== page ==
Advertisement

Impact of confluence on hydrological and morphological characters of the trunk stream: a study on the Manu River of North-east India

  • Jatan DebnathEmail author
  • Nibedita Das (Pan)
  • Rakhal Sharma
  • Istak Ahmed
Original Article
  • 74 Downloads

Abstract

Tributaries play a significant role in changing flow structure of the main river through their additional discharge. A study was conducted at the point of convergence of the River Deo with the River Manu using simple geospatial technique and field work to justify the hydrological and morphological changes in downstream of the confluence point. The spatio-temporal change of both the river channels for 10 km length in upstream and downstream of the confluence point was considered. Moreover, field measurements and post-field work were carried out to examine the spatial variation of hydrodynamic characteristics like flow velocity, depth, water discharge, wetted perimeter and hydraulic radius of the selected stretches. Sieving method was applied for grain size analysis of river bed sediment samples. The result revealed that both the aggradation and degradation processes were equally active in the upstream segment of the Manu River but in downstream segment aggradation exceeded the degradation activity, though all the hydrodynamic variables were boosted up in downstream, except flow velocity. The present research highlighted that the steeper gradient of the R. Deo had enhanced its competency to transport medium-sized grains to the R. Manu, where fine grains were commonly found. Moreover, increased wetted perimeter in downstream specified more friction between channel bed and its flow consequent upon reduced flow velocity with extra sediment load accumulation.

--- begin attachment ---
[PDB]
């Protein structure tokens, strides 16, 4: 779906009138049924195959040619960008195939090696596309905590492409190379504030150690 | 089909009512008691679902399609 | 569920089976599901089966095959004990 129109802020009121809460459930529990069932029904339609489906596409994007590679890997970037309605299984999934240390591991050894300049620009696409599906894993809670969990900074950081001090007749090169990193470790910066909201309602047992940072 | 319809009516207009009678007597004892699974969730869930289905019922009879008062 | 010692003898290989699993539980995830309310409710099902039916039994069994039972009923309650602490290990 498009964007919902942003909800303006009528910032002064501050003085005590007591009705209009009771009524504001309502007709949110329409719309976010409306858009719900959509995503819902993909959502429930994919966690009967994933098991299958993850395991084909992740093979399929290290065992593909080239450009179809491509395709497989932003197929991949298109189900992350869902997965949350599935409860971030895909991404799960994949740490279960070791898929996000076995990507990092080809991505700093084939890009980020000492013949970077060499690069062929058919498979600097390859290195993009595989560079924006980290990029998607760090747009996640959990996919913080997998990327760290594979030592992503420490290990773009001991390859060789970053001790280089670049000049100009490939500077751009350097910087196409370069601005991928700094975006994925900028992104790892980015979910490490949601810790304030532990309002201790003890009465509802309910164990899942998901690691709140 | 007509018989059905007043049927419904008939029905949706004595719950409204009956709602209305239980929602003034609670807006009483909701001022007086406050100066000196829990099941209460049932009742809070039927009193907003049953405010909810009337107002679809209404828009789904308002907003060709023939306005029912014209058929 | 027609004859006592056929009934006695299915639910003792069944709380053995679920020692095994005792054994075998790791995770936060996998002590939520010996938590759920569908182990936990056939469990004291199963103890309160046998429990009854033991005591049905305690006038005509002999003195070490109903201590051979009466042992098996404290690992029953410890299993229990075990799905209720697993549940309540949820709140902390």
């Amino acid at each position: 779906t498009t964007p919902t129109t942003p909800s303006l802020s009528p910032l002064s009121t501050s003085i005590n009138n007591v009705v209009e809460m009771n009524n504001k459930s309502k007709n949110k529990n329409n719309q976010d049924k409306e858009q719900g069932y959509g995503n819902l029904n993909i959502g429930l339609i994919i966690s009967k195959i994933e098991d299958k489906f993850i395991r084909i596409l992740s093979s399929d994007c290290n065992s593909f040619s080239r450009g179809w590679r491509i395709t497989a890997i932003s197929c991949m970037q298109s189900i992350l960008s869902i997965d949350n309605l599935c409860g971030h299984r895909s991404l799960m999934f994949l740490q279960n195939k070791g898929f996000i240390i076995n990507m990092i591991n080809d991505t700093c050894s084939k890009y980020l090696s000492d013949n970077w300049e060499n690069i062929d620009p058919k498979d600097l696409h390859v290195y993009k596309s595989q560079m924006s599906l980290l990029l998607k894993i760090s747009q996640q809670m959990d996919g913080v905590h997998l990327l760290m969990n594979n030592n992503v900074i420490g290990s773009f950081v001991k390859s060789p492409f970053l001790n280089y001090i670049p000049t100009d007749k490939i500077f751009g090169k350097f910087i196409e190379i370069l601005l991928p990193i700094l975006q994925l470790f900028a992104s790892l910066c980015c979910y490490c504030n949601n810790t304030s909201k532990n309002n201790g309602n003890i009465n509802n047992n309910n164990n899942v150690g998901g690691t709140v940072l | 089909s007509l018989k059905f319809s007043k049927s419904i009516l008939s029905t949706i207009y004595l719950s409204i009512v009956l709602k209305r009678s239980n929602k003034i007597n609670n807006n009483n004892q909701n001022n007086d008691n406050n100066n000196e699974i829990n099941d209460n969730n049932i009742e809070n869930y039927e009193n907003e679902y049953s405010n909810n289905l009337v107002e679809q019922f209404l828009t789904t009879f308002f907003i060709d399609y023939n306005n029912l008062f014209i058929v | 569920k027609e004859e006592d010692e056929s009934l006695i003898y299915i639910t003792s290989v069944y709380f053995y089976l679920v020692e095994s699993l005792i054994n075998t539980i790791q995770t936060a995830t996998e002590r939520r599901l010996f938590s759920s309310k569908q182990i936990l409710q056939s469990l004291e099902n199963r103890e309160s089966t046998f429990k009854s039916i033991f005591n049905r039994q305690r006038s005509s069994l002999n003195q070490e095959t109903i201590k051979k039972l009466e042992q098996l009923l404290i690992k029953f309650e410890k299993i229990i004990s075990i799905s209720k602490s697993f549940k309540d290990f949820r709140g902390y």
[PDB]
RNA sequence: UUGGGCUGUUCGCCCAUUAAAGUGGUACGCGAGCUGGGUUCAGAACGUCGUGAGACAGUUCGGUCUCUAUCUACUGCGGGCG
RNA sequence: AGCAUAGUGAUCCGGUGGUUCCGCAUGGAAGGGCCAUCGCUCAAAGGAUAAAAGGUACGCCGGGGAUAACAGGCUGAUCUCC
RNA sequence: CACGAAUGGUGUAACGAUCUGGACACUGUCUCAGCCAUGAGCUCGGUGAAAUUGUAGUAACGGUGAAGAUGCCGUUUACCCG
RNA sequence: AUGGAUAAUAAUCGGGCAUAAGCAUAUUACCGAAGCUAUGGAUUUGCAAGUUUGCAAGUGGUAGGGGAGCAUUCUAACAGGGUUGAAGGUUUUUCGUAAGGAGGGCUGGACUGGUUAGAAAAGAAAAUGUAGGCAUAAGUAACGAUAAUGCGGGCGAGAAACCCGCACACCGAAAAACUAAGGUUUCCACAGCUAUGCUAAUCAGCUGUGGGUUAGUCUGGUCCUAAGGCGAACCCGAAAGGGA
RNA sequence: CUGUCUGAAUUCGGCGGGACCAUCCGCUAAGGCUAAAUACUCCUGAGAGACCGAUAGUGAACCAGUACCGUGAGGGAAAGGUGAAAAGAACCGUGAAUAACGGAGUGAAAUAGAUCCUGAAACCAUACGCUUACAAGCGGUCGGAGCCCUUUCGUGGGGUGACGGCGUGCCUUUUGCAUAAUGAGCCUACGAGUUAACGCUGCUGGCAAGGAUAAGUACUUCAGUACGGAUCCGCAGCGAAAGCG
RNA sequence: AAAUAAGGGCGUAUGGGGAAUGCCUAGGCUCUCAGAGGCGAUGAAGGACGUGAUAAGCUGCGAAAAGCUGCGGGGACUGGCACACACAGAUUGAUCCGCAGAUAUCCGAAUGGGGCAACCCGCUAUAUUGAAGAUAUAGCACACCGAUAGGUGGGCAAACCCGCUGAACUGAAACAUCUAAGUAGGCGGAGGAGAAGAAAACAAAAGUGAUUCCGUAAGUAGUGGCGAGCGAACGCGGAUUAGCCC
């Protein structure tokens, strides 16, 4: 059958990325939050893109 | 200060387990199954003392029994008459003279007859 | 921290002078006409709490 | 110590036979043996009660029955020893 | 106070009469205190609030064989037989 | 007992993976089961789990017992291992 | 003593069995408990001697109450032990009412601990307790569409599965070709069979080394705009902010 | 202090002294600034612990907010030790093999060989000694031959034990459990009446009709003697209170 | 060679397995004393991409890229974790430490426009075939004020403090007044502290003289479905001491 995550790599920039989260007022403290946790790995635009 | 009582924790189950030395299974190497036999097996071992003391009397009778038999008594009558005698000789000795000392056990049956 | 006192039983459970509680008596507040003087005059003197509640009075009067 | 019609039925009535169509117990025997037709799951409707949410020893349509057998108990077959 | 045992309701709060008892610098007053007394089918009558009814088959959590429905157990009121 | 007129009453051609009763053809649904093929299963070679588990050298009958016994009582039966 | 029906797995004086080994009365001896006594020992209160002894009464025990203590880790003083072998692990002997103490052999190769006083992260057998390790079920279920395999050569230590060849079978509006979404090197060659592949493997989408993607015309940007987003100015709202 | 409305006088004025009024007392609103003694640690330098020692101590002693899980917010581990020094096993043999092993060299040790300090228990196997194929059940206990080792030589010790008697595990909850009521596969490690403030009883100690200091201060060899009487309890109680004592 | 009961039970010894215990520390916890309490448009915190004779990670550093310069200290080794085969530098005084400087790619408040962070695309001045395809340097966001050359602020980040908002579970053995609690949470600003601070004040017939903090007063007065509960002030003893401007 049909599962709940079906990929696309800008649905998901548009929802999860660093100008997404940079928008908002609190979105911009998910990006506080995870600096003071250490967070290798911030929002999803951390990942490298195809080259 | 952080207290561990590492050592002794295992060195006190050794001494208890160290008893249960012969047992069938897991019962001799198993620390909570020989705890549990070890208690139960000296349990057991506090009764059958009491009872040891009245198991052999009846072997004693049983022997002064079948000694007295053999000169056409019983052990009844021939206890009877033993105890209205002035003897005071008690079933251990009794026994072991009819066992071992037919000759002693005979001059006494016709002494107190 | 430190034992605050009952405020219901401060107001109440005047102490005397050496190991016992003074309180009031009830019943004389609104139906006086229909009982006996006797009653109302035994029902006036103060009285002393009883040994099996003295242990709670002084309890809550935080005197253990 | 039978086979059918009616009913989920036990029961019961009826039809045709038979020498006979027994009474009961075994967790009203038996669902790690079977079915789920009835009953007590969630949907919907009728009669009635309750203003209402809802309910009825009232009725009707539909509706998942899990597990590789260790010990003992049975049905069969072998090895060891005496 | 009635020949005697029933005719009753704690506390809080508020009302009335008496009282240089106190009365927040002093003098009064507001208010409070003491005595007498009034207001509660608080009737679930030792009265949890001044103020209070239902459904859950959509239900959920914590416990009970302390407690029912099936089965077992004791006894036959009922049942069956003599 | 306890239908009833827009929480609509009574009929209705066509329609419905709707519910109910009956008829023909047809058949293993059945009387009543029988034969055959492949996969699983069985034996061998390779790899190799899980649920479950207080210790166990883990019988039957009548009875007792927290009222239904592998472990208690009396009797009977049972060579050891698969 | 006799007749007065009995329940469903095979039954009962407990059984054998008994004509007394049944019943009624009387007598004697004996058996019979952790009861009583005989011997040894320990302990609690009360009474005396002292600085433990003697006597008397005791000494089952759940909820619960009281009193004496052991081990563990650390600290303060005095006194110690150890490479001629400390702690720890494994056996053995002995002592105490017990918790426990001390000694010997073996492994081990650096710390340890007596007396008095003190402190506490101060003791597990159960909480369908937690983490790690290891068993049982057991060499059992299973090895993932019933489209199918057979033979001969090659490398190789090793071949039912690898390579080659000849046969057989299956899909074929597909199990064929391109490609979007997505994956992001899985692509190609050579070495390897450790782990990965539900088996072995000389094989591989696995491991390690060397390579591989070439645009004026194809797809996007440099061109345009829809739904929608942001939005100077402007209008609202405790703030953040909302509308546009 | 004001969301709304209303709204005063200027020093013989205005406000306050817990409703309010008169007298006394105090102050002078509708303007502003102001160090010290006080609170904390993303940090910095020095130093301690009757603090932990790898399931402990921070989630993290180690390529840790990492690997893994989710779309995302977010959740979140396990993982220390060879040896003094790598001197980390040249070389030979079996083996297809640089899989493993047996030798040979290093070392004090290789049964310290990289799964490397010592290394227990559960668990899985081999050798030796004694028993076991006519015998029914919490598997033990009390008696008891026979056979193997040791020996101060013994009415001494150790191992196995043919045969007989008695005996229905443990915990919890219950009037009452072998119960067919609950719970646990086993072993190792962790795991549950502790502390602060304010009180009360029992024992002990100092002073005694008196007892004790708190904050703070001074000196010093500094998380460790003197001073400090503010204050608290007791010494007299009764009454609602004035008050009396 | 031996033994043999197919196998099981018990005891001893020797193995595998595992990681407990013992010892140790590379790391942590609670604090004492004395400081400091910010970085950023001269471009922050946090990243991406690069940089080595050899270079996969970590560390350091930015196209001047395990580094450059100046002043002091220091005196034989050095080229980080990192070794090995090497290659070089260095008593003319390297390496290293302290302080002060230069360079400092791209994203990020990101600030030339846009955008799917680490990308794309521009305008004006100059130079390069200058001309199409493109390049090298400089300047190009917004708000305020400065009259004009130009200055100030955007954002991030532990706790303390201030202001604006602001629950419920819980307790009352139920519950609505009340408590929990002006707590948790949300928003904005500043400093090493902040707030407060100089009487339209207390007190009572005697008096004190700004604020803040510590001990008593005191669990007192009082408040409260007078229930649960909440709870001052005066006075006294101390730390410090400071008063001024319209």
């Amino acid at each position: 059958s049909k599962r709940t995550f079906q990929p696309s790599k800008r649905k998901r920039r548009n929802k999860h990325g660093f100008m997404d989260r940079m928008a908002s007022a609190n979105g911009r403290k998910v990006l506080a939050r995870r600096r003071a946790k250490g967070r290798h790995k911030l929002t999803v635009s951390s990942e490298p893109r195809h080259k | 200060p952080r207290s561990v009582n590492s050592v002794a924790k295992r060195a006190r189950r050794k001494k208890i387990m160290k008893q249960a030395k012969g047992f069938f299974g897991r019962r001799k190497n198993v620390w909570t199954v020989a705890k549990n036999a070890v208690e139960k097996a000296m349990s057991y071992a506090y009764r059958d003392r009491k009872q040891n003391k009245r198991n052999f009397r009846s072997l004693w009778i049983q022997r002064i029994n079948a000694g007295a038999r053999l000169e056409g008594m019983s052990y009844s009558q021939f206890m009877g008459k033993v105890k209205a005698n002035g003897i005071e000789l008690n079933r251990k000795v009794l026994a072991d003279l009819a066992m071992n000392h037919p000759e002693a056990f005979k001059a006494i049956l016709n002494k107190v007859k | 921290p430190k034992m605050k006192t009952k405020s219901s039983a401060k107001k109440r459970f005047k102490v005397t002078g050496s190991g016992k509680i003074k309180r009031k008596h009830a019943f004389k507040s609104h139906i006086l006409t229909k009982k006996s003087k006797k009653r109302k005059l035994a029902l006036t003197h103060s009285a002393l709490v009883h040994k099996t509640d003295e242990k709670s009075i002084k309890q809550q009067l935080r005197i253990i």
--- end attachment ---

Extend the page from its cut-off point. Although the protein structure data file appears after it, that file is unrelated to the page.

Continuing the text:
Keywords

Manu River Spatio-temporal change Channel morphological change Hydrodynamic variables Sediment analysis 

Notes

Acknowledgements

Authors cordially acknowledge the USGS (United State Geological Survey) for providing the satellite images at no cost. The authors acknowledge one anonymous reviewer for his constructive suggestions to improve the paper. Moreover, they like to extend thanks to the local people for their enthusiastic cooperation during field verification.

References

  1. Ashmore PE, Ferguson RI, Prestegaard KL, Ashworth PJ, Paola C (1992) Secondary flow in anabranch confluences of a braided, gravel-bed stream. Earth Surf Process Landf 17(3):299–311.  https://doi.org/10.1002/esp.3290170308 CrossRefGoogle Scholar
  2. Bagnold RA (1966) An approach to the sediment transport problem from general physics: US Geol Survey Prof. Paper 422–1, p 37Google Scholar
  3. Benda L (1990) The influence of debris flows on channels and valley floors in the Oregon coast range, USA. Earth Surf Process Landf 15:457–466CrossRefGoogle Scholar
  4. Benda L, Andras K, Miller D, Bigelow P (2004) Confluence effects in rivers: interactions of basin scale, network geometry, and disturbance regimes. Water Resour Res 40(5):142–152CrossRefGoogle Scholar
  5. Best JL (1986) The morphology of river channel confluences. Prog Phys Geogr 10:157–174CrossRefGoogle Scholar
  6. Best JL (1987) Flow dynamics at river channel confluences: implications for sediment transport and bed morphology. In: Ethridge FG, Flores RM, Harvey MD (eds) Recent developments in fluvial sedimentology. Society of Economic Palaeontologists and Mineralogists, Special Publication, vol 39, pp 27–35CrossRefGoogle Scholar